Large thermoelectric power and figure of merit in a ferromagnetic-quantum dot-superconducting device

Large thermoelectric power and figure of merit in a ferromagnetic-quantum dot-superconducting device


We investigate the thermoelectric properties of a quantum dot coupled to ferromagnetic and superconducting electrodes. The combination of spin polarized tunneling at the ferromagnetic-quantum dot interface and the application of an external magnetic field that Zeeman splits the dot energy level leads to large values of the thermopower (Seebeck coefficient). Importantly, the thermopower can be tuned with an external gate voltage connected to the dot. We compute the figure of merit that measures the efficiency of thermoelectric conversion and find that it attains high values. We discuss the different contributions from Andreev reflection processes and quasiparticle tunneling into and out of the superconducting contact. Furthermore, we obtain dramatic variations of both the magnetothermopower and the spin Seebeck effect, which suggest that in our device spin currents can be controlled with temperature gradients only.

I Introduction

The quest for energy harvesting devices that efficiently convert waste heat into electricity has been intense in the last decades. It has been argued that low dimensional systems offer better performances due to interfacial boundary scattering of phonons (1) and strongly energy dependent transmissions (2). The generated thermopower is given by the Seebeck coefficient as the ratio between the created electric voltage and the temperature difference applied across the device with vanishing net current (3). It turns out that electron-hole asymmetry present in the system determines the size of the thermoelectric effects given by . The reason is that the electron and hole thermocurrents generated in response to a thermal gradient flow in opposite directions and for a particle-hole symmetric density of states (DOS) they exactly cancel each other, thus giving zero thermovoltage.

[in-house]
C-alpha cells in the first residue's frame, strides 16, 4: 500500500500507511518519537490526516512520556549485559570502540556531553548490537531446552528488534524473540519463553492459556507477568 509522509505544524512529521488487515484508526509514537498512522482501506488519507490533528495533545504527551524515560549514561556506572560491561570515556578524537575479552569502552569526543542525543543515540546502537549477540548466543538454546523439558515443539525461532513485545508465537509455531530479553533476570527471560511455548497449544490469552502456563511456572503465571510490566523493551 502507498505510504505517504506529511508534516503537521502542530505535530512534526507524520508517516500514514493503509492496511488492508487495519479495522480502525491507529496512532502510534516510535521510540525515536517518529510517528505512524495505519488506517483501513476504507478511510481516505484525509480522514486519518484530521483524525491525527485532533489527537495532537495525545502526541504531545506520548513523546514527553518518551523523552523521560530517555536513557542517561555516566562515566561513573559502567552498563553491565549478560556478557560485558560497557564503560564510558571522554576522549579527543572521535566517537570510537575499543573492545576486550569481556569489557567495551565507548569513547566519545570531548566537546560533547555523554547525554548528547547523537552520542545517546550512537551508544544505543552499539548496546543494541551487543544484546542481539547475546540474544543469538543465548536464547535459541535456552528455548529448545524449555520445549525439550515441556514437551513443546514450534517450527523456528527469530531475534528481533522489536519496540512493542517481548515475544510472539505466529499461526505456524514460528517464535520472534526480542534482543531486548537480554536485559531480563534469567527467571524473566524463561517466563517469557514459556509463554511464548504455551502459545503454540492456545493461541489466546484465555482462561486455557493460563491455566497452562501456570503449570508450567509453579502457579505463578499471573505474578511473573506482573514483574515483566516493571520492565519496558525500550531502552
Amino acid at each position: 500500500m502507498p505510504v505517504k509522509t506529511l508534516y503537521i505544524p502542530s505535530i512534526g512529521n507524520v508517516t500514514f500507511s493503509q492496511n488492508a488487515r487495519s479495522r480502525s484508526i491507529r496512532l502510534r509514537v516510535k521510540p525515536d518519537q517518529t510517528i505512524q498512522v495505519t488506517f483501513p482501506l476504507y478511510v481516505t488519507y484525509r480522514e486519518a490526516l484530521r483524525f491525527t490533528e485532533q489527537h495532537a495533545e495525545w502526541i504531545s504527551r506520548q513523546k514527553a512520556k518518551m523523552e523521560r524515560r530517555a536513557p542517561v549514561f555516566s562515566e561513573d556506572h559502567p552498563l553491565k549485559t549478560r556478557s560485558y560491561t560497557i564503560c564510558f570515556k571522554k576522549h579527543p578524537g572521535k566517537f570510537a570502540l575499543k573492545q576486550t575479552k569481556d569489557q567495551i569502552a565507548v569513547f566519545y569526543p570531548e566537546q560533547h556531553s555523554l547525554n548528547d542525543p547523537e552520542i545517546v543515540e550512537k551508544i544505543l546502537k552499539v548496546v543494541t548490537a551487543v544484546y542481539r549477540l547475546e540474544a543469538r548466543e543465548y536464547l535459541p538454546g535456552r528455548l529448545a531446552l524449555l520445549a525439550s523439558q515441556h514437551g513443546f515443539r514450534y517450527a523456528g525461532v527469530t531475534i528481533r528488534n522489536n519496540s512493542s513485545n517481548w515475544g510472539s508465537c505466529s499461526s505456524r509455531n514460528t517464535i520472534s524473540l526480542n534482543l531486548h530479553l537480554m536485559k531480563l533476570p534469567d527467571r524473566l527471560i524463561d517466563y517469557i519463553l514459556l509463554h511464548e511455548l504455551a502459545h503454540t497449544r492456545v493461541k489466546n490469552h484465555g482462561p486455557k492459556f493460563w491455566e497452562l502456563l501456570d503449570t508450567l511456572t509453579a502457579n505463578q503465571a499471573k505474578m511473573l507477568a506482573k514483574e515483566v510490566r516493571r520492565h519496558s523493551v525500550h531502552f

On the other hand, even if the Seebeck coefficient is large a heat current inevitably accompanies a temperature gradient. The efficiency of the thermoelectric process is then determined by the dimensionless figure of merit , which accounts for the relation between the thermoelectric power factor and the heat or thermal conductance (4). One would naively think that maximization of the figure of merit is expected in superconducting materials, which are perfect electric conductors and poor thermal conductors. However, the problem is that the superconducting DOS exhibits electron-hole symmetry and hence the thermopower is strongly suppressed (5).

Recent proposals suggest that electron-hole symmetry can be broken if the superconductor is put in proximity of ferromagnetic contacts (6) or by combining an external magnetic field with a spin filter (7). The symmetry breaking originates from an exchange field induced splitting of the spin up and down energy subbands in the superconductor. As a consequence, large thermoelectric effects are predicted. The effect disappears if the spin polarization of the ferromagnetic side of the junction vanishes. A very recent work reports the observation of enhanced thermocurrents in superconductor-ferromagnet tunnel-coupled junctions (8). Similarly, large values of the Seebeck coefficient are found in superconducting-normal bilayers with spin active interfaces (9) or if layered structures are considered (10).

Here, we propose to insert a quantum dot between the ferromagnetic source electrode and the superconducting drain contact as in Fig. 1. The advantage of the setup lies on the easy manipulation of the electron-hole symmetry in the local DOS by electrically coupling the dot to a nearby gate. The thermopower thus acquires a characteristic sawtooth structure as the gate potential sweeps across resonances in a semiconductor dot attached to normal leads (11); (12). The gate voltage also controls the electron number in the dot. Furthermore, the sharp resonances in the dot allow us to play with energy filtering effects that may lead to an optimal thermoelectric conversion (13). We find that the thermopower can be tuned between and  V/K when the energy level of the quantum dot is varied around the Fermi energy in the scale of the superconducting gap. Consequently, the figure of merit increases from up to .